- Law. having no legal force or effect; not legally binding or enforceable.
- useless; ineffectual; vain.
- devoid; destitute (usually followed by of): a life void of meaning.
- without contents; empty.
- without an incumbent, as an office.
- Mathematics. (of a set) empty.
- (in cards) having no cards in a suit.
- an empty space; emptiness: He disappeared into the void.
- something experienced as a loss or privation: His death left a great void in her life.
- a gap or opening, as in a wall.
- a vacancy; vacuum.
- Typography. counter3(def 10).
- (in cards) lack of cards in a suit: a void in clubs.
verb (used with object)
- to make ineffectual; invalidate; nullify: to void a check.
- to empty; discharge; evacuate: to void excrement.
- to clear or empty (often followed by of): to void a chamber of occupants.
- Archaic. to depart from; vacate.
verb (used without object)
- to defecate or urinate.
- without contents; empty
- not legally bindingnull and void
- (of an office, house, position, etc) without an incumbent; unoccupied
- (postpositive foll by of) destitute or devoidvoid of resources
- having no effect; uselessall his efforts were rendered void
- (of a card suit or player) having no cards in a particular suithis spades were void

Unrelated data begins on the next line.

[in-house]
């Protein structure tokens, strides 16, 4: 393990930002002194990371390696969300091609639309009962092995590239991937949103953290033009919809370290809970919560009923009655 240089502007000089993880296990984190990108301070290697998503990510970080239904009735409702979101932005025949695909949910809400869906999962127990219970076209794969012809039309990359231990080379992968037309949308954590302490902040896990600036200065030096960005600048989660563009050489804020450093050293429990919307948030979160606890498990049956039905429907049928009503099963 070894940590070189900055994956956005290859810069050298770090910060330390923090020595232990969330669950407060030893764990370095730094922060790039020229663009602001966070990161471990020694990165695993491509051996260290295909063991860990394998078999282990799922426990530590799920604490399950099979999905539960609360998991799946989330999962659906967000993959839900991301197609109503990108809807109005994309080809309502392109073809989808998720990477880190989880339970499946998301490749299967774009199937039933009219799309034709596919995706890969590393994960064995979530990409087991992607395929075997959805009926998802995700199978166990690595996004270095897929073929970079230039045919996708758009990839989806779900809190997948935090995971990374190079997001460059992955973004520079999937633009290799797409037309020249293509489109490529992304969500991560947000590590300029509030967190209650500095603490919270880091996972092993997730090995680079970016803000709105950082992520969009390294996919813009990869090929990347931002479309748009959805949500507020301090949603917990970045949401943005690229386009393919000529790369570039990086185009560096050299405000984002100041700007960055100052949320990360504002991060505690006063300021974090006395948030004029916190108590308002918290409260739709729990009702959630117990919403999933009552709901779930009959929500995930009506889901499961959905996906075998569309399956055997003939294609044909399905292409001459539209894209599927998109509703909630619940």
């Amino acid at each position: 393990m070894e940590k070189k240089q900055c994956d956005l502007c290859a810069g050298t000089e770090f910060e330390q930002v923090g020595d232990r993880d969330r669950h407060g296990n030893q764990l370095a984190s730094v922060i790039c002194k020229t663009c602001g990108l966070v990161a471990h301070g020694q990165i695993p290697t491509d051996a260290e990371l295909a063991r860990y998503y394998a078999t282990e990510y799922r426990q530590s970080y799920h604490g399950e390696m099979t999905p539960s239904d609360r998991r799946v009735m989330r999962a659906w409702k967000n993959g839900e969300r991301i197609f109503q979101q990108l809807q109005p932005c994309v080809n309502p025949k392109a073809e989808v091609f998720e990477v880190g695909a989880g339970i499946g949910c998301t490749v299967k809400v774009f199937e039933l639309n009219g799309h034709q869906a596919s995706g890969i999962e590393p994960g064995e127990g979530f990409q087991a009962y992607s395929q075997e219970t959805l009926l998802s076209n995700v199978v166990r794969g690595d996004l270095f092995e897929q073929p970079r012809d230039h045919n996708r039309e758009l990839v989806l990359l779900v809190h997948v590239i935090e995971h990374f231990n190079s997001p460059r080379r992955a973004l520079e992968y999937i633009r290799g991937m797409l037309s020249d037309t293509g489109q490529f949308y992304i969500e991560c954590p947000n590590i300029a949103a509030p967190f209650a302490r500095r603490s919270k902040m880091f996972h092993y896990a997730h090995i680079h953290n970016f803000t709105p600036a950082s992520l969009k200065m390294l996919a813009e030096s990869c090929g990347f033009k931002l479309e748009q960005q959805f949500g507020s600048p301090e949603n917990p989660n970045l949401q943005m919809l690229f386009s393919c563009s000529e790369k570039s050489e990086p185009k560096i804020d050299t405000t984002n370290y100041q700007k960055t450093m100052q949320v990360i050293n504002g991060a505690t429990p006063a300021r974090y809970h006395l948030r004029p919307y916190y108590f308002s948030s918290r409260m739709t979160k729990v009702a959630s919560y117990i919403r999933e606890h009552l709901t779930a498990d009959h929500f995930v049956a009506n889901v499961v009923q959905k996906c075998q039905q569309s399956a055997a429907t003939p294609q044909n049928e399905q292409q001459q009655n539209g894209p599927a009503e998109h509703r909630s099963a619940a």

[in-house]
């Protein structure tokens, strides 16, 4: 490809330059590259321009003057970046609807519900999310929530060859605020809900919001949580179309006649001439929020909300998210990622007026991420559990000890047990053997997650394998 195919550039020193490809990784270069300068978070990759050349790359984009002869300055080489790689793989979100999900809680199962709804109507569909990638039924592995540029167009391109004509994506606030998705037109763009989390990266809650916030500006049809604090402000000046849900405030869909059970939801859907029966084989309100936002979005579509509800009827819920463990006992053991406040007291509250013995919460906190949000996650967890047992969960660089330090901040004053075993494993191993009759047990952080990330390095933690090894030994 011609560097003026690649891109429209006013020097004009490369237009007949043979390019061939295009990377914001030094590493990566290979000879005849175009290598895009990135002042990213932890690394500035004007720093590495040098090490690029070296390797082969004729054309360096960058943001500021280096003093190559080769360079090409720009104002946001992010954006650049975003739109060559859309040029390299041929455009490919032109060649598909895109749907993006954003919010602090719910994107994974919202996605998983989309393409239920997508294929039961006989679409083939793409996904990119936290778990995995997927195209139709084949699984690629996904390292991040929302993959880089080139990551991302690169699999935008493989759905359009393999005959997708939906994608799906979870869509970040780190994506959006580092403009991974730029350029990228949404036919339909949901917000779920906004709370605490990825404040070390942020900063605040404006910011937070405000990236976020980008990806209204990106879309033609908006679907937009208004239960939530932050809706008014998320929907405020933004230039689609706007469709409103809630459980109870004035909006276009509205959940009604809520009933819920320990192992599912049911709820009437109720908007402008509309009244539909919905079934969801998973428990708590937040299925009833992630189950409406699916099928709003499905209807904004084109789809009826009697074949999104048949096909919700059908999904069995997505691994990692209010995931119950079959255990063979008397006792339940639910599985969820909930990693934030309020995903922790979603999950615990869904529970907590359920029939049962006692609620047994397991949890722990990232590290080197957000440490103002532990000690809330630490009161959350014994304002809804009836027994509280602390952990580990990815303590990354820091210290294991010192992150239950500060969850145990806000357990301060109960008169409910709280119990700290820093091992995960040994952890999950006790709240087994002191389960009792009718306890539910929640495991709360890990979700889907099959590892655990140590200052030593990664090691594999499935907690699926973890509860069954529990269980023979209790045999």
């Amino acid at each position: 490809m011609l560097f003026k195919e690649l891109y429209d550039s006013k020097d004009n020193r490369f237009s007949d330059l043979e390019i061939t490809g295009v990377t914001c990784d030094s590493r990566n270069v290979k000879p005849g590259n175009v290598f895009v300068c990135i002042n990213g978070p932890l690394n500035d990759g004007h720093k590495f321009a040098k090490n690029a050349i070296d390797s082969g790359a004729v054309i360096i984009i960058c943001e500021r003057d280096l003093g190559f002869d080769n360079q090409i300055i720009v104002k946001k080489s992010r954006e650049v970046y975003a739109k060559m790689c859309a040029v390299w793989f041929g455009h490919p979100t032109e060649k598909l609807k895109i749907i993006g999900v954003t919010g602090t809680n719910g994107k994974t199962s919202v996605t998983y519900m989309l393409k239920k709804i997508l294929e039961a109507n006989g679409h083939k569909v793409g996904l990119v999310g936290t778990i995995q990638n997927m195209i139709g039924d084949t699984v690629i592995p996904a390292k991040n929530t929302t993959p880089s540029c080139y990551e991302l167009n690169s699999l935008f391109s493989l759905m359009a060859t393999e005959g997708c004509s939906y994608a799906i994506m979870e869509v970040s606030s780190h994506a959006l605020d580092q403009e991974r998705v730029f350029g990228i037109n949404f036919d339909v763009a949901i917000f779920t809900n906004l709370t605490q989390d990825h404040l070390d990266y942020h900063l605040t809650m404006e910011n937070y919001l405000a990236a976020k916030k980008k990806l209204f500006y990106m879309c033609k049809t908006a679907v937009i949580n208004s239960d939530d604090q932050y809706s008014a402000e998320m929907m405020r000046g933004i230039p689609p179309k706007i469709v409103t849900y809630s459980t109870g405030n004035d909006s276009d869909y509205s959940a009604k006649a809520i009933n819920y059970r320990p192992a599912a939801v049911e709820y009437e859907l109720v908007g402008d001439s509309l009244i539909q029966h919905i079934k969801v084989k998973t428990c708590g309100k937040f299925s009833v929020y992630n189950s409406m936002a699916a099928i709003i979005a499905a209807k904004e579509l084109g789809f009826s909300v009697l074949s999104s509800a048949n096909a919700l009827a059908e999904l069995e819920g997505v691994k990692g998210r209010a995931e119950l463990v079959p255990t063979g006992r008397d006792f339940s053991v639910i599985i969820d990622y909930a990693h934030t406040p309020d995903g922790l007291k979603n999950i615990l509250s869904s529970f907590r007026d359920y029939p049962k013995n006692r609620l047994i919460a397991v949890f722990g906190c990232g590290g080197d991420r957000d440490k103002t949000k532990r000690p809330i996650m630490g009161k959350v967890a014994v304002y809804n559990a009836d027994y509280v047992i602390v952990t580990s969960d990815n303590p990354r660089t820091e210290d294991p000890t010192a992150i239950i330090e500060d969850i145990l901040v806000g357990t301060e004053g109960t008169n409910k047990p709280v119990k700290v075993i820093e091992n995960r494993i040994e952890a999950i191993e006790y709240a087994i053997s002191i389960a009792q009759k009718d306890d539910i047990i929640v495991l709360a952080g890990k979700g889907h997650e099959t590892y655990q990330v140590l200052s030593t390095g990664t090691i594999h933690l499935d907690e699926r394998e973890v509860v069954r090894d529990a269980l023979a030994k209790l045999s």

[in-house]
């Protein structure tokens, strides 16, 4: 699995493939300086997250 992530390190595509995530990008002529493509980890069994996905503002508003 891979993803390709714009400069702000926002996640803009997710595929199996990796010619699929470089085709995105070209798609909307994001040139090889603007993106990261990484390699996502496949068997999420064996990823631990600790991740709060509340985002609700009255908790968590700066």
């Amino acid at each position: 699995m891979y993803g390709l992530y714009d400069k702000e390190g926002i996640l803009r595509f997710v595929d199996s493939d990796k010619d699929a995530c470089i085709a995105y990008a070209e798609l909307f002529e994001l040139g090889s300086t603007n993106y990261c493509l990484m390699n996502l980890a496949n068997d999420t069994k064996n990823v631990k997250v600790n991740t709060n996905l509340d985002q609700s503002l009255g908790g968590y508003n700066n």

- an empty space or areathe huge desert voids of Asia
- a feeling or condition of loneliness or deprivationhis divorce left him in a void
- a lack of any cards in one suitto have a void in spades
- Also called: counter the inside area of a character of type, such as the inside of an o
verb (mainly tr)
- to make ineffective or invalid
- to empty (contents, etc) or make empty of contents
- (also intr) to discharge the contents of (the bowels or urinary bladder)
- archaic to vacate (a place, room, etc)
- obsolete to expel
n.“empty space, vacuum,” 1727; see void (adj.). v.“to clear” (some place, of something), c.1300, from void (adj.); meaning “to deprive (something) of legal validity” is attested from early 14c. Related: Voided; voiding. adj.late 13c., “unoccupied, vacant,” from Anglo-French and Old French voide “empty, vast, wide, hollow, waste,” from Latin vocivus “unoccupied, vacant,” related to vacuus “empty” (see vacuum). Meaning “lacking or wanting” (something) is recorded from early 15c. Meaning “legally invalid” is attested from mid-15c. v.
- To excrete body wastes.
- Containing no matter; empty.
see null and void.